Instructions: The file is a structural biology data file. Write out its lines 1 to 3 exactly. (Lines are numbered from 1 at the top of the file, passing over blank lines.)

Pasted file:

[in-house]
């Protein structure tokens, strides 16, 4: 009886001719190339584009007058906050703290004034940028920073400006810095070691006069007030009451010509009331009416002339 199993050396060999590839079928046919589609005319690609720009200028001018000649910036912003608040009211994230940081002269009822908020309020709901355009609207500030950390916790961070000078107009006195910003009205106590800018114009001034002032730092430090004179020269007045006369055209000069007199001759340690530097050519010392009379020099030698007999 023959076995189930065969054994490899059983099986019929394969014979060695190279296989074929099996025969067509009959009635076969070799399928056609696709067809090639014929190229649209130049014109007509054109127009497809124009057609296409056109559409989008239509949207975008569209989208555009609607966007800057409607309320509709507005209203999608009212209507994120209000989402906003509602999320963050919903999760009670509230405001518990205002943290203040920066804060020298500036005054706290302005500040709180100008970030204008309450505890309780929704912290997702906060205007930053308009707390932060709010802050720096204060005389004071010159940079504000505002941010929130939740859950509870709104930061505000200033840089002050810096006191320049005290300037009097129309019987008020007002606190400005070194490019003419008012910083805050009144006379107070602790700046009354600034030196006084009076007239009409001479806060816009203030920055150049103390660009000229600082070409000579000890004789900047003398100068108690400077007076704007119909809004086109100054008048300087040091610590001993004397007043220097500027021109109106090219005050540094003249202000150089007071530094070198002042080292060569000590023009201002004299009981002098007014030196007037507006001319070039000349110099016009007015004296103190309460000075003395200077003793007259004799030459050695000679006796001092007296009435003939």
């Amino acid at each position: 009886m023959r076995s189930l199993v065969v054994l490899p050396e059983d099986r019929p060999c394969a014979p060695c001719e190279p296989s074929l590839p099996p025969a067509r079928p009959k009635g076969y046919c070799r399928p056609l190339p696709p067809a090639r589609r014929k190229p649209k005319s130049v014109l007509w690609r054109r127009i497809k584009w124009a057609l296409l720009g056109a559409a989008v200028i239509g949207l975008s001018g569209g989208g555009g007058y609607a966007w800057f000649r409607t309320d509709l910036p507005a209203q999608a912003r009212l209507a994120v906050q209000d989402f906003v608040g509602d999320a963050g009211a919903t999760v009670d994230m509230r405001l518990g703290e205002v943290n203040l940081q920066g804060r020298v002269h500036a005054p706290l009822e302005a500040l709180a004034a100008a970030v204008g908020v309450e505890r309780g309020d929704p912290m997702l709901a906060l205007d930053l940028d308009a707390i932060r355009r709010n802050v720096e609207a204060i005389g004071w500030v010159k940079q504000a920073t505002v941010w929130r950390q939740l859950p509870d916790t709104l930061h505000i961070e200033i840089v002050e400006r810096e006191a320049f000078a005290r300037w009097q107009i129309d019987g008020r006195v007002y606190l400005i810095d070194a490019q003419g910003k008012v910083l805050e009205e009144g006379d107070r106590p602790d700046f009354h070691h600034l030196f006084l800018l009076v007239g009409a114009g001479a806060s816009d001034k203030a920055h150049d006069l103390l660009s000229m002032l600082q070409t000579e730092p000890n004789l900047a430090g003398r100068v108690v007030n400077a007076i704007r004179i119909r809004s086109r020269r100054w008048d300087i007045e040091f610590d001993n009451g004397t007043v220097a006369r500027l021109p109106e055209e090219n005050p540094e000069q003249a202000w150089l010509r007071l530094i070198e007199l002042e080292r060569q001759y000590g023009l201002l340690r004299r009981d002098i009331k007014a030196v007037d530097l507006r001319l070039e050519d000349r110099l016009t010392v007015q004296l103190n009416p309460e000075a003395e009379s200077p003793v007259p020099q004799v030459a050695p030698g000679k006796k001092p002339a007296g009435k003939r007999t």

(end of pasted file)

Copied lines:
[in-house]
């Protein structure tokens, strides 16, 4: 009886001719190339584009007058906050703290004034940028920073400006810095070691006069007030009451010509009331009416002339 199993050396060999590839079928046919589609005319690609720009200028001018000649910036912003608040009211994230940081002269009822908020309020709901355009609207500030950390916790961070000078107009006195910003009205106590800018114009001034002032730092430090004179020269007045006369055209000069007199001759340690530097050519010392009379020099030698007999 023959076995189930065969054994490899059983099986019929394969014979060695190279296989074929099996025969067509009959009635076969070799399928056609696709067809090639014929190229649209130049014109007509054109127009497809124009057609296409056109559409989008239509949207975008569209989208555009609607966007800057409607309320509709507005209203999608009212209507994120209000989402906003509602999320963050919903999760009670509230405001518990205002943290203040920066804060020298500036005054706290302005500040709180100008970030204008309450505890309780929704912290997702906060205007930053308009707390932060709010802050720096204060005389004071010159940079504000505002941010929130939740859950509870709104930061505000200033840089002050810096006191320049005290300037009097129309019987008020007002606190400005070194490019003419008012910083805050009144006379107070602790700046009354600034030196006084009076007239009409001479806060816009203030920055150049103390660009000229600082070409000579000890004789900047003398100068108690400077007076704007119909809004086109100054008048300087040091610590001993004397007043220097500027021109109106090219005050540094003249202000150089007071530094070198002042080292060569000590023009201002004299009981002098007014030196007037507006001319070039000349110099016009007015004296103190309460000075003395200077003793007259004799030459050695000679006796001092007296009435003939």
């Amino acid at each position: 009886m023959r076995s189930l199993v065969v054994l490899p050396e059983d099986r019929p060999c394969a014979p060695c001719e190279p296989s074929l590839p099996p025969a067509r079928p009959k009635g076969y046919c070799r399928p056609l190339p696709p067809a090639r589609r014929k190229p649209k005319s130049v014109l007509w690609r054109r127009i497809k584009w124009a057609l296409l720009g056109a559409a989008v200028i239509g949207l975008s001018g569209g989208g555009g007058y609607a966007w800057f000649r409607t309320d509709l910036p507005a209203q999608a912003r009212l209507a994120v906050q209000d989402f906003v608040g509602d999320a963050g009211a919903t999760v009670d994230m509230r405001l518990g703290e205002v943290n203040l940081q920066g804060r020298v002269h500036a005054p706290l009822e302005a500040l709180a004034a100008a970030v204008g908020v309450e505890r309780g309020d929704p912290m997702l709901a906060l205007d930053l940028d308009a707390i932060r355009r709010n802050v720096e609207a204060i005389g004071w500030v010159k940079q504000a920073t505002v941010w929130r950390q939740l859950p509870d916790t709104l930061h505000i961070e200033i840089v002050e400006r810096e006191a320049f000078a005290r300037w009097q107009i129309d019987g008020r006195v007002y606190l400005i810095d070194a490019q003419g910003k008012v910083l805050e009205e009144g006379d107070r106590p602790d700046f009354h070691h600034l030196f006084l800018l009076v007239g009409a114009g001479a806060s816009d001034k203030a920055h150049d006069l103390l660009s000229m002032l600082q070409t000579e730092p000890n004789l900047a430090g003398r100068v108690v007030n400077a007076i704007r004179i119909r809004s086109r020269r100054w008048d300087i007045e040091f610590d001993n009451g004397t007043v220097a006369r500027l021109p109106e055209e090219n005050p540094e000069q003249a202000w150089l010509r007071l530094i070198e007199l002042e080292r060569q001759y000590g023009l201002l340690r004299r009981d002098i009331k007014a030196v007037d530097l507006r001319l070039e050519d000349r110099l016009t010392v007015q004296l103190n009416p309460e000075a003395e009379s200077p003793v007259p020099q004799v030459a050695p030698g000679k006796k001092p002339a007296g009435k003939r007999t």